Licenses and Information Wares: An Update on UCC Article 2B

By Jamtgaard, Laurel | Information Outlook, November 1998 | Go to article overview

Licenses and Information Wares: An Update on UCC Article 2B


Jamtgaard, Laurel, Information Outlook


As our "information economy" has grown in recent years, some feel we have been caught in an information policy vacuum and we need to fill the void with new regulations and policies. For some issues triggered by emerging technologies that impression may hold true, but many of the fundamental policy questions raised by an information economy are not new. In 1644, in the early years of the printing press, John Milton wrote Areopagitica, an elegant statement extolling freedom of expression, in response to an order of England's Parliament that made it illegal to print books or pamphlets unless granted a license by the Crown or its agents. He wrote:

"Truth and Understanding are not such wares as to be monopolized and traded in by tickets and statutes and standards. We must not think to make a staple commodity of all the knowledge in the land, to mark and license it like broadcloth and our woolpacks. "

- John Milton, Areopagitica, 1644

In other words, information is not a toaster. Three hundred and fifty-four years after Milton's statement, our society continues to struggle to balance our treatment of information as merchandise with information as a community resource used to express, criticize, communicate, and learn.

Today, this struggle is perhaps best embodied in Article 2B of the Uniform Commercial Code, a state law currently under development that seeks to define the legal ground rules for transactions in information. This proposed law is occasionaly mentioned in the press when someone discusses "shrink-wrap licenses(1)." Article 2B represents a movement toward licensing of information in its many forms and away from the sale of copies of works as traditionally understood under copyright law. The legal distinctions involved with this shift are subtle on the surface, but have significant consequences for the way we access, use, and exchange information.

Article 2B, unlike most uniform law projects, has faced controversy from the start. Although uniform laws are intended to be "accurate not original," some feel that Article 2B is teetering dangerously in the direction of creating a new legal regime rather than merely codifying an existing one. The current draft of Article 2B was scrutinized over the summer and the primary concerns raised, in addition to the overarching question of whether widespread licensing of information is sound policy at all, involve the proper scope of the article, its intersection with federal policies, and the open arms it extends toward "shrink-wrap" and "click-wrap" licenses.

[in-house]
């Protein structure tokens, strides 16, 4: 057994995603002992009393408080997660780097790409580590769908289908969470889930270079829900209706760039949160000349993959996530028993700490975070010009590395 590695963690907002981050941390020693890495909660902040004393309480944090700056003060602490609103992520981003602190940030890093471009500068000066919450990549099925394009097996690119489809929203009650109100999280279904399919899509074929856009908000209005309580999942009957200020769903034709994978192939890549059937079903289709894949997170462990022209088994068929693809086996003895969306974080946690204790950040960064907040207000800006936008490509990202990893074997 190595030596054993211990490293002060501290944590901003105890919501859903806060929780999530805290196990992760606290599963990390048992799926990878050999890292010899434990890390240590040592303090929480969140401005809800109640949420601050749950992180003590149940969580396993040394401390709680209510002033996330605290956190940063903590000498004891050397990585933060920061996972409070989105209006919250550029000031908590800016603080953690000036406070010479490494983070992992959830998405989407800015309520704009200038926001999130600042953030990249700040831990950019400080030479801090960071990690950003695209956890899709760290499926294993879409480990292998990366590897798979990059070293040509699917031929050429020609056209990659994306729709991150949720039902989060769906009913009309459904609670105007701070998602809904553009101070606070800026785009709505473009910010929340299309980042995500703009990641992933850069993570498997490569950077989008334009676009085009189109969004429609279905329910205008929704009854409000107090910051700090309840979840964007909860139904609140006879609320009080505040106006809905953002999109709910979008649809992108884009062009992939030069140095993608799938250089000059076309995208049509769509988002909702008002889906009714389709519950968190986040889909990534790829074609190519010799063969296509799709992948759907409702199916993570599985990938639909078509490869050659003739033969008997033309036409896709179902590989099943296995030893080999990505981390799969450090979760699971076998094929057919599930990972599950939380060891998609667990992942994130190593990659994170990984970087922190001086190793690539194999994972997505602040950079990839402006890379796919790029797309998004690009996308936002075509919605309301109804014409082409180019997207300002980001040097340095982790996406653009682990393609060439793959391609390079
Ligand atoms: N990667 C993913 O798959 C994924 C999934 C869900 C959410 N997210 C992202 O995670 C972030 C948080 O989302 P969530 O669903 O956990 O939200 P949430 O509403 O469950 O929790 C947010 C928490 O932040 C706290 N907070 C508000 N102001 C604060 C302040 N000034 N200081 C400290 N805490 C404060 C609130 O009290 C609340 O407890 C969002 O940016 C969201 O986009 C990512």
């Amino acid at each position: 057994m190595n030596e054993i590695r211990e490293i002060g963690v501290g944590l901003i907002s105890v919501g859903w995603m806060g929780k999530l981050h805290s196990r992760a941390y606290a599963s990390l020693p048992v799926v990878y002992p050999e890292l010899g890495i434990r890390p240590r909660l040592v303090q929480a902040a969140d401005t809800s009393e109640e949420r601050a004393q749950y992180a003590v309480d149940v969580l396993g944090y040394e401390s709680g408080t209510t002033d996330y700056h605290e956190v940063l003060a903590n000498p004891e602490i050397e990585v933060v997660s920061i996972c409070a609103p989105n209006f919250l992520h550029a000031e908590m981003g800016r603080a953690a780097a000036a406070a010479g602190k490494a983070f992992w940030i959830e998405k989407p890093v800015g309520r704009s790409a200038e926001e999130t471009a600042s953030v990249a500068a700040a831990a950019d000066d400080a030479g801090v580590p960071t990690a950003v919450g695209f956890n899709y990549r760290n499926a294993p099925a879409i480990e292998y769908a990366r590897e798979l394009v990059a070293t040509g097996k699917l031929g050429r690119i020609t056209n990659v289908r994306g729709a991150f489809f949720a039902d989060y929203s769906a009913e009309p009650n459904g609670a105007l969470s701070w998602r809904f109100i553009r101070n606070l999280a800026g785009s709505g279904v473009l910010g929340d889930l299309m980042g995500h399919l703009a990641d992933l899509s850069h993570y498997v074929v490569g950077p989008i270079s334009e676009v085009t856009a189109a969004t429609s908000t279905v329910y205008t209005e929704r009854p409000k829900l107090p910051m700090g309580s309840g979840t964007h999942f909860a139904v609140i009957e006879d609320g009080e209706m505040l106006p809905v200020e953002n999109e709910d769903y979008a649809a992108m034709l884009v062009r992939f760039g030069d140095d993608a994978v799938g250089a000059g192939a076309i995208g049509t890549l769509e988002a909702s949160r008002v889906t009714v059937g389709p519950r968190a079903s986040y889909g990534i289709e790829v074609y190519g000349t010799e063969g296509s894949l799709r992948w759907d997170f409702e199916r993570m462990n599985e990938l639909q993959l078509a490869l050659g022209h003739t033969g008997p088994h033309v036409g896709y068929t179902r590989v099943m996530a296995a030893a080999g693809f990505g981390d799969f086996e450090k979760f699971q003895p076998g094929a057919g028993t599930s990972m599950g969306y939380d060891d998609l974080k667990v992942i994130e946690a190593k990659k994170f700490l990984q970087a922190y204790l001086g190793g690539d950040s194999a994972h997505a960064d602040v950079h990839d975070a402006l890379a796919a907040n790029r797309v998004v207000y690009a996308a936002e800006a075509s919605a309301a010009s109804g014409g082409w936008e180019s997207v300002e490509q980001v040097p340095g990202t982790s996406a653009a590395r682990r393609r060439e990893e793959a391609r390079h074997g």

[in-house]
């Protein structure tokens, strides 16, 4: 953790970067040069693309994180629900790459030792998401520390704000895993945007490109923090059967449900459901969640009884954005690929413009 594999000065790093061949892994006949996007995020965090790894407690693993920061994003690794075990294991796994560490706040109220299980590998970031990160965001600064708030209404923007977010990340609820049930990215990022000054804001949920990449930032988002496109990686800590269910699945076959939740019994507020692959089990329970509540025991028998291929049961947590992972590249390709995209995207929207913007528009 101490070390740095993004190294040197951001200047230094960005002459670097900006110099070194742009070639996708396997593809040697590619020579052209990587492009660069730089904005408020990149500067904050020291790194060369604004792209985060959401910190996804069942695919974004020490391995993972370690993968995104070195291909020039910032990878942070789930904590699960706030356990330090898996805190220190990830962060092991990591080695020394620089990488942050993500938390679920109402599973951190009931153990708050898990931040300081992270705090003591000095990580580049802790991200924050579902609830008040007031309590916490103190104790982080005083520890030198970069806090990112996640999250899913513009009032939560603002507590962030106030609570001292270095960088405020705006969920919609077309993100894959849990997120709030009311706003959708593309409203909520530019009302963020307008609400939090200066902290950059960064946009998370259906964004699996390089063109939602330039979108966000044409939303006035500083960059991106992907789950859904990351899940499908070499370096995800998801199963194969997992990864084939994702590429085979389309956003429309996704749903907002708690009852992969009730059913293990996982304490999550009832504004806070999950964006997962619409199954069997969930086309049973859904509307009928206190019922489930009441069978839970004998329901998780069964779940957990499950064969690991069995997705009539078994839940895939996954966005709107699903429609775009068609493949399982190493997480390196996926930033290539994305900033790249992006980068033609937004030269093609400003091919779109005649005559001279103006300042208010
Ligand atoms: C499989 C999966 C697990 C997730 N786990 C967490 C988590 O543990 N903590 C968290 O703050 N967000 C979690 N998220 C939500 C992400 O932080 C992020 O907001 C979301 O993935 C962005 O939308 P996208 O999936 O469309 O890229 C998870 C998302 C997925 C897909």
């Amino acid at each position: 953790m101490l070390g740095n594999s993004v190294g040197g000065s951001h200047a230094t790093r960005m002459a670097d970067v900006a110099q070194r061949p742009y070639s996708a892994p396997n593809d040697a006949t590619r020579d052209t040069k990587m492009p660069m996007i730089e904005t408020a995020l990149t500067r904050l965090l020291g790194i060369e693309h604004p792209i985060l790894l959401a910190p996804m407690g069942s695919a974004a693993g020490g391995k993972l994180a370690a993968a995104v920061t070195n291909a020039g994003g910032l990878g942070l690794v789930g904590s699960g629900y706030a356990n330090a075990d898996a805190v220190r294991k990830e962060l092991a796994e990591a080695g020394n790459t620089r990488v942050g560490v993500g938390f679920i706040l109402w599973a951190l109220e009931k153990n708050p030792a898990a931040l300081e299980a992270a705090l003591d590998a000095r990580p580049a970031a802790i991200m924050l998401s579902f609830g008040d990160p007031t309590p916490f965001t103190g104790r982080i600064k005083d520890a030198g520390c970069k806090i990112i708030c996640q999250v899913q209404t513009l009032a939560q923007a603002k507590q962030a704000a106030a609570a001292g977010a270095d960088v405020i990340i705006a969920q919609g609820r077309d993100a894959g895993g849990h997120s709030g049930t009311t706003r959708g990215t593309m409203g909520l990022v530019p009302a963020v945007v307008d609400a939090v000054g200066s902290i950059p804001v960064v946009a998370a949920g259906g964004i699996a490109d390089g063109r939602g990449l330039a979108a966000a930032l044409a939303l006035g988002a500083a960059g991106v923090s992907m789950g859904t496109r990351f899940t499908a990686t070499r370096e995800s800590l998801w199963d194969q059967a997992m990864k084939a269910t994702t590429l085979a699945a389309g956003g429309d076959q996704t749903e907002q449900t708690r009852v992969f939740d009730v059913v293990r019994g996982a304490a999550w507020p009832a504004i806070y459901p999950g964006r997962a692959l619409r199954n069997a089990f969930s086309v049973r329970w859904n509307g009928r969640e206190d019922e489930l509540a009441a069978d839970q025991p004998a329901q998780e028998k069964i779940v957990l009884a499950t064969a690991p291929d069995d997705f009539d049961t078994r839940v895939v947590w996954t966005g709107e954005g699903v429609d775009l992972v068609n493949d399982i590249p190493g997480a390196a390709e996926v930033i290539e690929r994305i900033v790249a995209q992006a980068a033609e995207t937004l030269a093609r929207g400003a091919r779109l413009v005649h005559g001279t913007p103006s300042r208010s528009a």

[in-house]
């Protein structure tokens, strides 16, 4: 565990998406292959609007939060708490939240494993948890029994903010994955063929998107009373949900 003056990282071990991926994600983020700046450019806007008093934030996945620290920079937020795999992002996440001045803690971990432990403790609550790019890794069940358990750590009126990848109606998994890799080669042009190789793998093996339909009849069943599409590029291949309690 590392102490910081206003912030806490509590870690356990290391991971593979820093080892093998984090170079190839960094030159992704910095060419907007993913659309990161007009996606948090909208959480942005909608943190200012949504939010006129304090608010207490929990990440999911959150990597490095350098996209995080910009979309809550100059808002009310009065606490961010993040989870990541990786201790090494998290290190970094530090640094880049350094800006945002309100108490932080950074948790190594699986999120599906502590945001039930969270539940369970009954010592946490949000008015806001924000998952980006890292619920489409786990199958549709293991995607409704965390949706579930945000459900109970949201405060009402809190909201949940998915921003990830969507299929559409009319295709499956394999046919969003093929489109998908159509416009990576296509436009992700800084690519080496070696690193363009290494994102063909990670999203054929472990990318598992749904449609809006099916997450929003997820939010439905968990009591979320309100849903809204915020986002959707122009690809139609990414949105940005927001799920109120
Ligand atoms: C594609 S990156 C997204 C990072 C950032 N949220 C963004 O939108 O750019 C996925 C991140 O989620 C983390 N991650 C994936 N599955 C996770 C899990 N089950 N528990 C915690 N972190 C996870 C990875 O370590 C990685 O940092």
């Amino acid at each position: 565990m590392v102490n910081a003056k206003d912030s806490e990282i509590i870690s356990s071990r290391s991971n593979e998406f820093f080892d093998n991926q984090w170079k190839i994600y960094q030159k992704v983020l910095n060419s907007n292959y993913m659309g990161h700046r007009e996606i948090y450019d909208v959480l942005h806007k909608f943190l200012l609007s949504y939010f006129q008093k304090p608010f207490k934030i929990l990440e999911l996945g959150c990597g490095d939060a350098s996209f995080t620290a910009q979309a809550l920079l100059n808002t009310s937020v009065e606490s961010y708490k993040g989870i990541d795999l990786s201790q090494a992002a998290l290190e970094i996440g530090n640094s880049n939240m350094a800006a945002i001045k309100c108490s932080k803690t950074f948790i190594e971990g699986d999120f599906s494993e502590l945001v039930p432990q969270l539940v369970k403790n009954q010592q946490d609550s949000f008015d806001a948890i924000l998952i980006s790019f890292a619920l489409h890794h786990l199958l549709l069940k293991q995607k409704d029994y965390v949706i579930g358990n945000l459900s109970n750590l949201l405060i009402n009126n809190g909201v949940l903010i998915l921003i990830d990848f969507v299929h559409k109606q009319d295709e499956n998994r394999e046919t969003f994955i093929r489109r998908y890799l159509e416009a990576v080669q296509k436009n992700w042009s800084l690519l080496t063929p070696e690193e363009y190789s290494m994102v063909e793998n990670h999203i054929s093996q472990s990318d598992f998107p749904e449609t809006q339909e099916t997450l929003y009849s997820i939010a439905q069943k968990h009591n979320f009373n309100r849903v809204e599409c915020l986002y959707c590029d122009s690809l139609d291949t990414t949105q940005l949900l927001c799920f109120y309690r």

The Movement Toward a Licensing Regime

Before providing a more detailed description of Article 2B, let me offer a bird's eye view of the movement toward licensing of information and where Article 2B fits in the process. The current chapter in the information licensing story began in the early 1980s when copyrightability of software was in question. Software companies looked to contract law for help and forged a new, and still controversial, legal device affectionately known as the "shrink-wrap" license(2). At the time and still to this day, consumers and lawyers alike have not known quite what to make of this new form of contract and whether or not the terms embedded in these licenses should be enforceable.

Today, as a result of digital convergence, the proponents of shrink-wrap licenses include more than just software companies and the message is that licensing of information is a necessary reaction to the advances in digital technology and is a natural way to think about the distribution of information(3).